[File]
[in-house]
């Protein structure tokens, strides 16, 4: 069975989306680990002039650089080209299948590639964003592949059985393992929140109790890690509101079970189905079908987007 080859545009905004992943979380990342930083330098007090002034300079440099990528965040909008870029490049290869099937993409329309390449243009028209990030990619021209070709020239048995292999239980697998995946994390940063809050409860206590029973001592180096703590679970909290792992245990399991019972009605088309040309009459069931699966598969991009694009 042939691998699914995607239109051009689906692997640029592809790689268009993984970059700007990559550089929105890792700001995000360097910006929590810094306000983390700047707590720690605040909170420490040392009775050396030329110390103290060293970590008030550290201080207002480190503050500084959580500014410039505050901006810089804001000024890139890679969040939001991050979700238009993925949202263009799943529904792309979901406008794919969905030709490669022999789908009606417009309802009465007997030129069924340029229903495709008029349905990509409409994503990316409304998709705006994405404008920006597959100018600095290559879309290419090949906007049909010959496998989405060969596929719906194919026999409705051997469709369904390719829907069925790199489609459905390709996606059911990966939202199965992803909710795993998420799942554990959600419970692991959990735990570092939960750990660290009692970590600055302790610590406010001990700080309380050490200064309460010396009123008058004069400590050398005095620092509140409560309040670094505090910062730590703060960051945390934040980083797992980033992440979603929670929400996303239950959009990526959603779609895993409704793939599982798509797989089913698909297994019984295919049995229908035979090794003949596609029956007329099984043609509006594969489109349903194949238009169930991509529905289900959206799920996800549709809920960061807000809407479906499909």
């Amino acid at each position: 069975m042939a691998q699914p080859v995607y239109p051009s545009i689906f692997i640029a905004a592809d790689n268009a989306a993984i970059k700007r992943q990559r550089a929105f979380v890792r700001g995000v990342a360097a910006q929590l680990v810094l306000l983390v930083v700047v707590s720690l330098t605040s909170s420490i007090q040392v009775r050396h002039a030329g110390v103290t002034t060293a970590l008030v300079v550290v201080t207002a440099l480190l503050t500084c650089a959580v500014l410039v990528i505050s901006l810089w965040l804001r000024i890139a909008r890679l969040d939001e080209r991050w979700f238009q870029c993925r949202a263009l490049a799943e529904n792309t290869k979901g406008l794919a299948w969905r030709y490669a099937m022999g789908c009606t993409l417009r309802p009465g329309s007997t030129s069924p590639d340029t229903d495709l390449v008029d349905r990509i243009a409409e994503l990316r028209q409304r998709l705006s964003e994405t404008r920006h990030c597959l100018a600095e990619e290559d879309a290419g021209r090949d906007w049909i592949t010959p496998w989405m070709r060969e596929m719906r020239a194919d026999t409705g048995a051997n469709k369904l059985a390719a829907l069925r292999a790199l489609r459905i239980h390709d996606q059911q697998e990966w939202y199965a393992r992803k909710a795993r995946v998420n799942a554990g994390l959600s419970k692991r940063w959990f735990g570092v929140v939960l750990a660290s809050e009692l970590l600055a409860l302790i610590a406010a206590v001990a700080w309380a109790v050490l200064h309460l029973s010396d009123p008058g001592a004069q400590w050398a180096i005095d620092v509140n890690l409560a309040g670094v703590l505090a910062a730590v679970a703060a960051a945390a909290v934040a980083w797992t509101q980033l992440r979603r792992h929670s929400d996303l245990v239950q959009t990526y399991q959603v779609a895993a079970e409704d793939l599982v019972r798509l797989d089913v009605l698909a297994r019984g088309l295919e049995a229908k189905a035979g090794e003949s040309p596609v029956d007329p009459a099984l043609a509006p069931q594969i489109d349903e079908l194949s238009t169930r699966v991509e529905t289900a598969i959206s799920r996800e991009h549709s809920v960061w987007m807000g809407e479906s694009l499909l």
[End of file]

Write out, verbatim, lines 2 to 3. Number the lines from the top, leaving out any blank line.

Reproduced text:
């Protein structure tokens, strides 16, 4: 069975989306680990002039650089080209299948590639964003592949059985393992929140109790890690509101079970189905079908987007 080859545009905004992943979380990342930083330098007090002034300079440099990528965040909008870029490049290869099937993409329309390449243009028209990030990619021209070709020239048995292999239980697998995946994390940063809050409860206590029973001592180096703590679970909290792992245990399991019972009605088309040309009459069931699966598969991009694009 042939691998699914995607239109051009689906692997640029592809790689268009993984970059700007990559550089929105890792700001995000360097910006929590810094306000983390700047707590720690605040909170420490040392009775050396030329110390103290060293970590008030550290201080207002480190503050500084959580500014410039505050901006810089804001000024890139890679969040939001991050979700238009993925949202263009799943529904792309979901406008794919969905030709490669022999789908009606417009309802009465007997030129069924340029229903495709008029349905990509409409994503990316409304998709705006994405404008920006597959100018600095290559879309290419090949906007049909010959496998989405060969596929719906194919026999409705051997469709369904390719829907069925790199489609459905390709996606059911990966939202199965992803909710795993998420799942554990959600419970692991959990735990570092939960750990660290009692970590600055302790610590406010001990700080309380050490200064309460010396009123008058004069400590050398005095620092509140409560309040670094505090910062730590703060960051945390934040980083797992980033992440979603929670929400996303239950959009990526959603779609895993409704793939599982798509797989089913698909297994019984295919049995229908035979090794003949596609029956007329099984043609509006594969489109349903194949238009169930991509529905289900959206799920996800549709809920960061807000809407479906499909």
């Amino acid at each position: 069975m042939a691998q699914p080859v995607y239109p051009s545009i689906f692997i640029a905004a592809d790689n268009a989306a993984i970059k700007r992943q990559r550089a929105f979380v890792r700001g995000v990342a360097a910006q929590l680990v810094l306000l983390v930083v700047v707590s720690l330098t605040s909170s420490i007090q040392v009775r050396h002039a030329g110390v103290t002034t060293a970590l008030v300079v550290v201080t207002a440099l480190l503050t500084c650089a959580v500014l410039v990528i505050s901006l810089w965040l804001r000024i890139a909008r890679l969040d939001e080209r991050w979700f238009q870029c993925r949202a263009l490049a799943e529904n792309t290869k979901g406008l794919a299948w969905r030709y490669a099937m022999g789908c009606t993409l417009r309802p009465g329309s007997t030129s069924p590639d340029t229903d495709l390449v008029d349905r990509i243009a409409e994503l990316r028209q409304r998709l705006s964003e994405t404008r920006h990030c597959l100018a600095e990619e290559d879309a290419g021209r090949d906007w049909i592949t010959p496998w989405m070709r060969e596929m719906r020239a194919d026999t409705g048995a051997n469709k369904l059985a390719a829907l069925r292999a790199l489609r459905i239980h390709d996606q059911q697998e990966w939202y199965a393992r992803k909710a795993r995946v998420n799942a554990g994390l959600s419970k692991r940063w959990f735990g570092v929140v939960l750990a660290s809050e009692l970590l600055a409860l302790i610590a406010a206590v001990a700080w309380a109790v050490l200064h309460l029973s010396d009123p008058g001592a004069q400590w050398a180096i005095d620092v509140n890690l409560a309040g670094v703590l505090a910062a730590v679970a703060a960051a945390a909290v934040a980083w797992t509101q980033l992440r979603r792992h929670s929400d996303l245990v239950q959009t990526y399991q959603v779609a895993a079970e409704d793939l599982v019972r798509l797989d089913v009605l698909a297994r019984g088309l295919e049995a229908k189905a035979g090794e003949s040309p596609v029956d007329p009459a099984l043609a509006p069931q594969i489109d349903e079908l194949s238009t169930r699966v991509e529905t289900a598969i959206s799920r996800e991009h549709s809920v960061w987007m807000g809407e479906s694009l499909l």